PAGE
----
Reflecting on the formative years of Blue Öyster Cult, Albert shared, “Back in high school my brother and I tried very hard to sound just like other artists, whether it was the local band that played in the bar behind my grandma’s house or the session guys who played on the big hit records. By the time we formed Blue Öyster Cult, I had played in every kind of band and every style of music, classical, jazz, blues, country, and rock ‘n’ roll. I knew we had to stand out and convinced the other guys that if something we played sounded like another artist, we had to leave it out. We also went out of our way to make our songs hard to play, hard to copy, and hard to cover.” Albert’s words underscore the commitment to originality that became a hallmark of the band.
When we asked about the inspiration behind “(Don’t Fear) The Reaper,” one of the band’s most enduring hits, Albert answered simply but powerfully. “Don [Roeser] had a health scare and he wrote it to calm himself down. It worked and resonated with millions of people.” As Bouchard tells it, the song was borne out of a very personal and real experience, striking a chord with people across the globe.
Inevitably, we broached the subject of the infamous cowbell from “(Don’t Fear) The Reaper”. Despite its fame – or notoriety – Albert remains light-hearted about it. “The cowbell was not important at all in that song, in my honest opinion. On the other hand, I love a good cowbell part, think ‘Grazing In The Grass,’ ‘Me And My Monkey’ or ‘Mississippi Queen’.” The humble cowbell, it seems, has become an unlikely icon in the BÖC story.
Bouchard fondly reminisced about his time with the original Blue Öyster Cult lineup. “When we got to the ending of Don’t Fear The Reaper (take 3), I thought I was actually hearing it on the radio. We played the World Series of Rock in Cleveland (140,000 people) and the audience looked like ants.” From humble beginnings to massive stadium gigs, Bouchard’s journey with the band is a testament to their enduring appeal.
The continuing influence and longevity of Blue Öyster Cult is a point of wonderment for Albert. When asked about it, he simply replied, “It boggles my mind.” His favorite album to work on was “On Your Feet or On Your Knees,” for the unexpected turnaround it presented. “I thought it was sounding like crap and then it turned out wonderful. Ya’ never know…” he recalls, exemplifying the unpredictability that can exist in the creative process.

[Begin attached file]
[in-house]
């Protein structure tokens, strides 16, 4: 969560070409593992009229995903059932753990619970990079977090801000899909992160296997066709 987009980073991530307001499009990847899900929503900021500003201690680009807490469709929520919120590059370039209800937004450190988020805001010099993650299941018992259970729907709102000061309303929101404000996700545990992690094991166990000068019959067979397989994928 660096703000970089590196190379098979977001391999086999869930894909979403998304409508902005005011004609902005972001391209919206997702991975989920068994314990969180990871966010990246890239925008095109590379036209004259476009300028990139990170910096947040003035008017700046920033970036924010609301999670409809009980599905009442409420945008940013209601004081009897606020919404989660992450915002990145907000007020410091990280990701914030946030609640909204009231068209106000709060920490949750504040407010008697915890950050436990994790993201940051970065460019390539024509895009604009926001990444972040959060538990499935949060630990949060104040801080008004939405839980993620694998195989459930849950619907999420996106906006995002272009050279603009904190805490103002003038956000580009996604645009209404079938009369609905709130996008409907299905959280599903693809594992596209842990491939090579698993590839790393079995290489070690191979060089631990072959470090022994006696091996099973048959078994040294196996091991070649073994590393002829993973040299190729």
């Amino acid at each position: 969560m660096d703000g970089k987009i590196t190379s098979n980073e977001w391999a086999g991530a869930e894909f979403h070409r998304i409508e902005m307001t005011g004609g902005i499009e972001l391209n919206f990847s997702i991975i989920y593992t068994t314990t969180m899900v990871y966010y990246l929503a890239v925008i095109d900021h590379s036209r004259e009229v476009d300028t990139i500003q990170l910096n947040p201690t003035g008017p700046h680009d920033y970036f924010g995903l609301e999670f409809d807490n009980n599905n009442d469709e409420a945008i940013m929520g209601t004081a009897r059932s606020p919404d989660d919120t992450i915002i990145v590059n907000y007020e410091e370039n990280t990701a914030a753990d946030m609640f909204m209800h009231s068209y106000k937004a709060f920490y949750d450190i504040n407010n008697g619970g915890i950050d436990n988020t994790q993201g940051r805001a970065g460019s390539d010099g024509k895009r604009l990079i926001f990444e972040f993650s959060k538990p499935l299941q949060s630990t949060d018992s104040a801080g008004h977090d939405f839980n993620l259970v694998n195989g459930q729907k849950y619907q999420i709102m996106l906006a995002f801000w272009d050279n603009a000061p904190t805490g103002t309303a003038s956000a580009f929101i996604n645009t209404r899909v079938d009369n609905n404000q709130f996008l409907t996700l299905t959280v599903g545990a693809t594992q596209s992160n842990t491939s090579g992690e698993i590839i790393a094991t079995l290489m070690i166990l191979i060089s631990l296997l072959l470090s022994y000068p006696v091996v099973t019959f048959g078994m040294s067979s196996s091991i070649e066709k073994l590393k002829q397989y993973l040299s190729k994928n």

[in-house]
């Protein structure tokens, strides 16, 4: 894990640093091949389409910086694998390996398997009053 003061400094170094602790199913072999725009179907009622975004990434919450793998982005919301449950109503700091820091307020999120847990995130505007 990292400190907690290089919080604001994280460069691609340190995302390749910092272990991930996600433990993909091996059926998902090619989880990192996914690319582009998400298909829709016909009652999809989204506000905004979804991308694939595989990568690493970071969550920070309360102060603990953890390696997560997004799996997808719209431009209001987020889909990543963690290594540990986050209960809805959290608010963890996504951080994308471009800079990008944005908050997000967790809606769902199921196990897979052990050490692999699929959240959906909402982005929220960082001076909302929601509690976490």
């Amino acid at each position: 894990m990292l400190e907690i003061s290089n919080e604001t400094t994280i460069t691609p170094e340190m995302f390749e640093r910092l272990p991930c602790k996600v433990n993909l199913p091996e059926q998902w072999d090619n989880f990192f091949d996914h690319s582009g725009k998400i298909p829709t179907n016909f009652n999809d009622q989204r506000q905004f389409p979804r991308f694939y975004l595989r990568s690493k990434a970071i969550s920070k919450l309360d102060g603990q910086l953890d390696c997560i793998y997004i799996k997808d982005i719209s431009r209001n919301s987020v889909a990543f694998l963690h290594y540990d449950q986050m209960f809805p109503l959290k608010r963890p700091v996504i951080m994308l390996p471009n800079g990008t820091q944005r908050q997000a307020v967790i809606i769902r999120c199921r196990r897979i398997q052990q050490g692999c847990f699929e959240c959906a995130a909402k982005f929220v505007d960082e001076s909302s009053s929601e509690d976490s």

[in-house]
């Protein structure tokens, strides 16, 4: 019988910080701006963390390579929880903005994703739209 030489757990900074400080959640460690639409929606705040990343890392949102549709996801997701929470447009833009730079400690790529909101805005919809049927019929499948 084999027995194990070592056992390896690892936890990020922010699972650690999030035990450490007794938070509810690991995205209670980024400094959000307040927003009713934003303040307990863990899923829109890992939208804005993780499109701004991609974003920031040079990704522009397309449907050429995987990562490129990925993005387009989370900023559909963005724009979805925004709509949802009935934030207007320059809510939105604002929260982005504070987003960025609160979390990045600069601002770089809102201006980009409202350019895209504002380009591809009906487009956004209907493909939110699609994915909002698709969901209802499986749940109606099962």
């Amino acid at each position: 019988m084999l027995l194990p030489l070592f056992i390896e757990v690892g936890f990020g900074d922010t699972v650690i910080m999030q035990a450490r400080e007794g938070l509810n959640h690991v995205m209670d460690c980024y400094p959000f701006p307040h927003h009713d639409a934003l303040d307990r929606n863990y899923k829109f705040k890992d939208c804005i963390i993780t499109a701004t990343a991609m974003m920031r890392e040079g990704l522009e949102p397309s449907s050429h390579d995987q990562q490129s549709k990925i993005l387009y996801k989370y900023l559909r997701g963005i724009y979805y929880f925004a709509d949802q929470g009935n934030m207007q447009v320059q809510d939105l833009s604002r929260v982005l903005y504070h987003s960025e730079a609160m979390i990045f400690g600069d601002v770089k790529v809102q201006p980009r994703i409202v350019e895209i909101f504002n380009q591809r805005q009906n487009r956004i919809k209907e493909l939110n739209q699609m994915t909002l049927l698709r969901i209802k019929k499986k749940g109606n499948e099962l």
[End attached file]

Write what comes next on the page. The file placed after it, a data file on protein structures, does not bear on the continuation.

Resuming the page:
The conversation inevitably steered towards the creation of “Cities on Flame with Rock and Roll”. Albert explains, “It started life as another song called ‘Siren Sing Along’ that I sang and was popular in the clubs we played at the time. When we got the Columbia deal, Sandy wanted it to be simpler, more repetitious, and have a heavier subject matter. I had an idea for a different riff and I brought that idea to Don who proceeded to write that marvelous riff that gives the song its distinctive flavor.” The story takes a comical turn as Bouchard recounts, “When Don was recording his guitar solo (the studio was next to a church on 47th street) in the middle of the recording the pastor called up and said he was working on his sermon and could we please stop.”
Albert’s favorite memory from his time with Blue Öyster Cult is not from the halcyon days of yore, but rather a recent experience. “My favorite moment with BÖC had to be the first night of a three-day gig in Times Square last September in 2022. There was so much love backstage, onstage, and in the audience, it was simply overwhelming.”
With the last chord of “Imaginos III – Mutant Reformation” ringing in listeners’ ears, Bouchard has sealed his place in rock history once more. His enduring creativity and storytelling prowess shine through this grand finale, solidifying his status as a visionary of rock. As the saga of Imaginos concludes, Bouchard’s unique blend of storytelling and rock music will continue to echo through the cosmos, inviting future generations to lose themselves in its tales.
For more from Albert Bouchard, visit: albertbouchard.net.